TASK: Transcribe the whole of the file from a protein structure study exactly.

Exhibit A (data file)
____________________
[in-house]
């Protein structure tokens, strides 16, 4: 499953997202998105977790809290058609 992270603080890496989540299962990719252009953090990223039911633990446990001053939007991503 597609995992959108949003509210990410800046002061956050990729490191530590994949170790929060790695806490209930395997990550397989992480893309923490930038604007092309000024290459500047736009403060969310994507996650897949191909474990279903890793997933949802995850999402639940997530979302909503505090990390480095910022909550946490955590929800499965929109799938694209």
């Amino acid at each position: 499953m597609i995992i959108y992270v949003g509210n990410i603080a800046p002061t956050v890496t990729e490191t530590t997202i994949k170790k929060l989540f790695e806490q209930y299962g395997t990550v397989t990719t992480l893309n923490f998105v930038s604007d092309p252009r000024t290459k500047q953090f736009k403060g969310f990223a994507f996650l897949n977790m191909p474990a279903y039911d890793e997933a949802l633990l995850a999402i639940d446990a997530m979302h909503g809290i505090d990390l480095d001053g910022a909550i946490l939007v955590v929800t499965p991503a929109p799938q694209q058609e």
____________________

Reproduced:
[in-house]
């Protein structure tokens, strides 16, 4: 499953997202998105977790809290058609 992270603080890496989540299962990719252009953090990223039911633990446990001053939007991503 597609995992959108949003509210990410800046002061956050990729490191530590994949170790929060790695806490209930395997990550397989992480893309923490930038604007092309000024290459500047736009403060969310994507996650897949191909474990279903890793997933949802995850999402639940997530979302909503505090990390480095910022909550946490955590929800499965929109799938694209």
């Amino acid at each position: 499953m597609i995992i959108y992270v949003g509210n990410i603080a800046p002061t956050v890496t990729e490191t530590t997202i994949k170790k929060l989540f790695e806490q209930y299962g395997t990550v397989t990719t992480l893309n923490f998105v930038s604007d092309p252009r000024t290459k500047q953090f736009k403060g969310f990223a994507f996650l897949n977790m191909p474990a279903y039911d890793e997933a949802l633990l995850a999402i639940d446990a997530m979302h909503g809290i505090d990390l480095d001053g910022a909550i946490l939007v955590v929800t499965p991503a929109p799938q694209q058609e």